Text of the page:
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Using a water treatment residual and compost co-amendment as a sustainable soil improvement technology to enhance flood holding capacity

KERR, HEATHER,CATHARINE (2019) Using a water treatment residual and compost co-amendment as a sustainable soil improvement technology to enhance flood holding capacity. Doctoral thesis, Durham University.

PDF (Kerr 2018 PhD Thesis) - Accepted Version


The recycling of clean wastes, such as those from the treatment of drinking water,
has gained importance on the environmental agenda due to rising costs of landfill
disposal and movement towards a ‘zero’ waste economy. More than one third of
the globe’s soils are degraded and as such policies towards determining soil health
parameters and reversing destruction of the globe’s most valuable non-renewable
source are at the forefront of environmental debate. This thesis questions the
opportunity for water treatment residual (WTR) to be used as a beneficial material
for the co-amendment of soil with compost to improve the soil’s flood holding
capacity (Kerr et al., 2016), which includes functions such as the water holding
capacity, hydraulic conductivity, soil structure and shear strength. Currently, water
treatment residual is typically sent to landfill for disposal, but this research shows
that the reuse of WTR as a co-amendment is able to improve the flood holding
capacity of soils. This research crosses the boundary between geotechnical and
geoenvironmental and provides a holistic approach to quantifying a soil from both

Iron based water treatment residual from Northumbrian Water Ltd was used in
both laboratory and field trials to establish the effect of single WTR and a compost
and WTR co-amendment on the water holding capacity (the gravimetric water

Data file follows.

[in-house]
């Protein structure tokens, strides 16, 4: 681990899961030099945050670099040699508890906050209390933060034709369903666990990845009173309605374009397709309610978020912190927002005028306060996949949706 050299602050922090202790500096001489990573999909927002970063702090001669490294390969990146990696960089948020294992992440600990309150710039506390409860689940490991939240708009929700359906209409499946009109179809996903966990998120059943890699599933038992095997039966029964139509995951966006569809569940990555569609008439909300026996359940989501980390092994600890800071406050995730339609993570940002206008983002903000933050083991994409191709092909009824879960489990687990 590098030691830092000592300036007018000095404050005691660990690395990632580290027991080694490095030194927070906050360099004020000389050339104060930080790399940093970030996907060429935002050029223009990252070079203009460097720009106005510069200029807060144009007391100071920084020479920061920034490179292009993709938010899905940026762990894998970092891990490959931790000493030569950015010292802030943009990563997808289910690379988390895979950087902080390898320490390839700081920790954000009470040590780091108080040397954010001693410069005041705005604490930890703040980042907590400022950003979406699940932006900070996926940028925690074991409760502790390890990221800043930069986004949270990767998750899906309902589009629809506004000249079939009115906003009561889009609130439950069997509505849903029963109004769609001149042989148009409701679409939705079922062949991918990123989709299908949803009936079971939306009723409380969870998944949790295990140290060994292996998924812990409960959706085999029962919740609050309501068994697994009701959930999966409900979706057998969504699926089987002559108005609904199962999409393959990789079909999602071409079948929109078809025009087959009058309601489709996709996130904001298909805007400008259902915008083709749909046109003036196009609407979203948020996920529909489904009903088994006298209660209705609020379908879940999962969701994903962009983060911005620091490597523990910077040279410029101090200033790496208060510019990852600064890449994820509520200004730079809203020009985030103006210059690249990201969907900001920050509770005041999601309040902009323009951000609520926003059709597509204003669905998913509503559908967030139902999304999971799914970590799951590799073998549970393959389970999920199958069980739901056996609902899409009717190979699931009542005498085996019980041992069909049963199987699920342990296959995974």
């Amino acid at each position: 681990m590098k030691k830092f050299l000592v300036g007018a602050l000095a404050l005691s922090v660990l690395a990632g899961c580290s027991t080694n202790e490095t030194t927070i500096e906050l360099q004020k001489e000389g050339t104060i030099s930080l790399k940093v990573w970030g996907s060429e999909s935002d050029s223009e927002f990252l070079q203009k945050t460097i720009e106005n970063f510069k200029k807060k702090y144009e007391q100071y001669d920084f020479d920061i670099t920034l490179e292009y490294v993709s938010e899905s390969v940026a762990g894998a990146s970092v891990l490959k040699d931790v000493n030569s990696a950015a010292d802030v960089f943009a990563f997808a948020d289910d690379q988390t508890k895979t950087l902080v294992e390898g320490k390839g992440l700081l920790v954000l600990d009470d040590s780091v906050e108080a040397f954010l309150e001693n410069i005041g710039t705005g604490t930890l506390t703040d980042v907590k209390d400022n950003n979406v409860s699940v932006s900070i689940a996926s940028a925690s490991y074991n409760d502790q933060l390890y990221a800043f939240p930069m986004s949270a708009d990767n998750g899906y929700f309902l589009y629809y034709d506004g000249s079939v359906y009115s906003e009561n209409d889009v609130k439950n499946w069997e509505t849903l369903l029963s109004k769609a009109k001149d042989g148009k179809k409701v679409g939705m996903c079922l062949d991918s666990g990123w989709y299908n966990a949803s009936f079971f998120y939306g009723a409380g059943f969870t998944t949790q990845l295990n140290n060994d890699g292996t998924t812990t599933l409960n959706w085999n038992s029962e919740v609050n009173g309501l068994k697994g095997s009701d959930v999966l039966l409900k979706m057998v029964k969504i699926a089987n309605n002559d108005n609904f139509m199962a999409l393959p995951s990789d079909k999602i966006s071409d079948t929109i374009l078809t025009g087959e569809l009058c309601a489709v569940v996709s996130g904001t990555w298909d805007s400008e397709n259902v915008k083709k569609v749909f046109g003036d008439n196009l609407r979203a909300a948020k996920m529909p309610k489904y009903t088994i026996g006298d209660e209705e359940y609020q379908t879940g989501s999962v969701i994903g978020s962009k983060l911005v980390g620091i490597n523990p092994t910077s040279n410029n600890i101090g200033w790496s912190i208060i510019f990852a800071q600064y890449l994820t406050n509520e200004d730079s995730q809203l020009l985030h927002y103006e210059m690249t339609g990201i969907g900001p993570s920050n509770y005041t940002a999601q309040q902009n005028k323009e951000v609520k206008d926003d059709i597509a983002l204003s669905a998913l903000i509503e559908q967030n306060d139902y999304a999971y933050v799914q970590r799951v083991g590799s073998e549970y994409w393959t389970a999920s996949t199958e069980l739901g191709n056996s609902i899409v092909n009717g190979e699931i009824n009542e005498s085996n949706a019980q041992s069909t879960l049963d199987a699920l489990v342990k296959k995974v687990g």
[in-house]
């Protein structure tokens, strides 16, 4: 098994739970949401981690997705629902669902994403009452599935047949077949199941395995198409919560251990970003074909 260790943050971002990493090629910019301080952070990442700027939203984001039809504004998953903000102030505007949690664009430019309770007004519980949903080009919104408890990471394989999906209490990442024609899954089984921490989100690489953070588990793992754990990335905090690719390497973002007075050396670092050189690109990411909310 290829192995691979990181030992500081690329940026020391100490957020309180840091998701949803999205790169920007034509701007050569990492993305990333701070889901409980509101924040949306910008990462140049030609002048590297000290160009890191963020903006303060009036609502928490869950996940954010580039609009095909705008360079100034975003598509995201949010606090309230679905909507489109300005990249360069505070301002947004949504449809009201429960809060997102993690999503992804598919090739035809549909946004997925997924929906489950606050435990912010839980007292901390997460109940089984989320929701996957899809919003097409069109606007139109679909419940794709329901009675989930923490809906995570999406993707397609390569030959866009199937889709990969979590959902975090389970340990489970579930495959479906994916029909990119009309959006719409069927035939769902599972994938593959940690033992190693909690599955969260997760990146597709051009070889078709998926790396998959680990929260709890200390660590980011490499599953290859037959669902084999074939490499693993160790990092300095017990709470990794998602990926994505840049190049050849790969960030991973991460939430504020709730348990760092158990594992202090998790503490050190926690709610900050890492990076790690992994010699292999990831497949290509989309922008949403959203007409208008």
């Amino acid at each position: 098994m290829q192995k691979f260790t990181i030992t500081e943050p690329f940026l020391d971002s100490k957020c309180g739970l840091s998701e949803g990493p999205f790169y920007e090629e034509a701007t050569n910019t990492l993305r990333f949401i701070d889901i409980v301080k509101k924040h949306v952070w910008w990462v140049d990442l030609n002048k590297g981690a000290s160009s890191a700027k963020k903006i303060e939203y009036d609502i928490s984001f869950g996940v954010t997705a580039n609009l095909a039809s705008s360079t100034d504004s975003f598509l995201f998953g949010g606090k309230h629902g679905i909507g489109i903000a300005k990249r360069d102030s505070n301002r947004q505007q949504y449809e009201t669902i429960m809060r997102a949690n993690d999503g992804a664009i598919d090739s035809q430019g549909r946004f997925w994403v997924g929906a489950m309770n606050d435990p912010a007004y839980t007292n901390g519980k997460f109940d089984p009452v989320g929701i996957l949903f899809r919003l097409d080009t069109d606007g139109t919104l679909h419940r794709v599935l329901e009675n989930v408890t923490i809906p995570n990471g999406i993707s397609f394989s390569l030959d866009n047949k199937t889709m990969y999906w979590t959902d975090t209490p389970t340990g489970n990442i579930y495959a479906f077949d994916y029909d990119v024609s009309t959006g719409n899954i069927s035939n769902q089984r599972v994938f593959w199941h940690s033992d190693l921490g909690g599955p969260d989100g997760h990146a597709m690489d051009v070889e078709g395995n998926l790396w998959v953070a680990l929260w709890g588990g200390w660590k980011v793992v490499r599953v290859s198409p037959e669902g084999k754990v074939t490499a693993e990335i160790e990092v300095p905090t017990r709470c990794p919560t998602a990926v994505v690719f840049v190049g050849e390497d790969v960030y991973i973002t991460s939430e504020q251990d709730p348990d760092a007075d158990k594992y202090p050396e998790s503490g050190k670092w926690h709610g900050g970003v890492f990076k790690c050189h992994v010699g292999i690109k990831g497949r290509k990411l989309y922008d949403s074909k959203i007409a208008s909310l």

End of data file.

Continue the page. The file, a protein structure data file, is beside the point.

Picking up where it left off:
content, volumetric water content, volume change of samples i.e. swelling and
shrinkage), and the effect of amendment on the erosional resistance, hydraulic
conductivity and shear strength compared to a control soil. A series of four trials
were conducted to develop and establish a novel method to determine the water
holding capacity, supplemented by standard geotechnical methods to determine
the flood holding capacity. The use of x-ray computed tomography has provided
accompanying information on the morphology of dried WTR and changes in the
internal characteristics of amended soil between a dry and wet state. The
amendment application rate ranges from 10 – 50%.

Experiments have shown that the single amendment of WTR, compared to a
control soil, yields significant increases in the hydraulic conductivity (by up to a
factor of 28), increases the shear strength of soils at low testing pressure (25 kPa)
by 129%, increases the maximum gravimetric water content by up to 13.7%, and
improves swelling by up to 12% (but only at the highest amendment rate, 30%),
increases the maximum void ratio when saturated by 11%, and reduces shrinkage
by maintaining porosity by 14%. However the application of WTR as a single
amendment has implications for the chemical health of the soil as it is highly
effective at immobilising phosphorous as and such cannot not effectively be used
as a soil amendment. The single application of compost yielded significant
improvement in the water holding capacity (improving gravimetric water content
by up to 34.7%, increasing the sample volume by up to 83.3%, and increased the
void ratio by 8.2%), however this application reduces the hydraulic conductivity
by up to 84.5% and the shear strength by 3% compared to the control soil.

Co-amendment using compost and WTR (in two forms, air dried 80% solids and
wet at 20% solids, as produced from water treatment works) improved the flood
holding capacity of soils by retaining the structural improvements of amendment
using WTR and the water holding capacity improvements of compost. Compared to
the control soil, for co-amended soils the gravimetric water content was improved
by up to 25%, the volume increased by up to 51.7%, experienced 13% less
shrinkage and an 11.5% increase in maximum void ratio. The hydraulic
conductivity was also improved by up to 475%, and shear strength was increased
at both low and high testing pressures by to 53.8%.

Taking into account these effects of co-amendment on essential soil functions that
determines a soil’s flood holding capacity (maximum gravimetric water content,
volume change, resistance against shrinkage, void ratio (porosity), hydraulic
conductivity and shear strength), the economical and environmental sustainability
issues, the co-amendment of soil using compost and WTR may provide a solution
to both recycling clean waste product and improving the quality of soil.

Item Type:Thesis (Doctoral)
Award:Doctor of Philosophy
Keywords:Flooding, water holding capacity, amending soil, waste treatment residual
Faculty and Department:Faculty of Science > Engineering, Department of
Thesis Date:2019
Copyright:Copyright of this thesis is held by the author
Deposited On:07 Mar 2019 12:08

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